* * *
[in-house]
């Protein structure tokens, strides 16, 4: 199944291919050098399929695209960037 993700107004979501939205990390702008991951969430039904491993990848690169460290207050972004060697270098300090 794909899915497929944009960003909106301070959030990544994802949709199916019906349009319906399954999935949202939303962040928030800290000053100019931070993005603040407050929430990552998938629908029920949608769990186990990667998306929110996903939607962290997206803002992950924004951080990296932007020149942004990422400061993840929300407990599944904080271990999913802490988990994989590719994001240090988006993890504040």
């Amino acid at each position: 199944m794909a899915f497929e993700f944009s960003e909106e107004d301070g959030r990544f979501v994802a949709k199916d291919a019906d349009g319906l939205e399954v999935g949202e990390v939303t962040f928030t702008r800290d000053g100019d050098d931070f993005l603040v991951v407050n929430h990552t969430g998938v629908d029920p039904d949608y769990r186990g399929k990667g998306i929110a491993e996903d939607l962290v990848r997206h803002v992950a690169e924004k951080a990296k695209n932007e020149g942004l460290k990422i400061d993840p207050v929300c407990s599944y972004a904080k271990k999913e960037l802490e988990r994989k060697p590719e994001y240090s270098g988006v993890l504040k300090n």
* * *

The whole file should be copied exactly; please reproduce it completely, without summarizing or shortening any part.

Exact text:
[in-house]
């Protein structure tokens, strides 16, 4: 199944291919050098399929695209960037 993700107004979501939205990390702008991951969430039904491993990848690169460290207050972004060697270098300090 794909899915497929944009960003909106301070959030990544994802949709199916019906349009319906399954999935949202939303962040928030800290000053100019931070993005603040407050929430990552998938629908029920949608769990186990990667998306929110996903939607962290997206803002992950924004951080990296932007020149942004990422400061993840929300407990599944904080271990999913802490988990994989590719994001240090988006993890504040």
């Amino acid at each position: 199944m794909a899915f497929e993700f944009s960003e909106e107004d301070g959030r990544f979501v994802a949709k199916d291919a019906d349009g319906l939205e399954v999935g949202e990390v939303t962040f928030t702008r800290d000053g100019d050098d931070f993005l603040v991951v407050n929430h990552t969430g998938v629908d029920p039904d949608y769990r186990g399929k990667g998306i929110a491993e996903d939607l962290v990848r997206h803002v992950a690169e924004k951080a990296k695209n932007e020149g942004l460290k990422i400061d993840p207050v929300c407990s599944y972004a904080k271990k999913e960037l802490e988990r994989k060697p590719e994001y240090s270098g988006v993890l504040k300090n």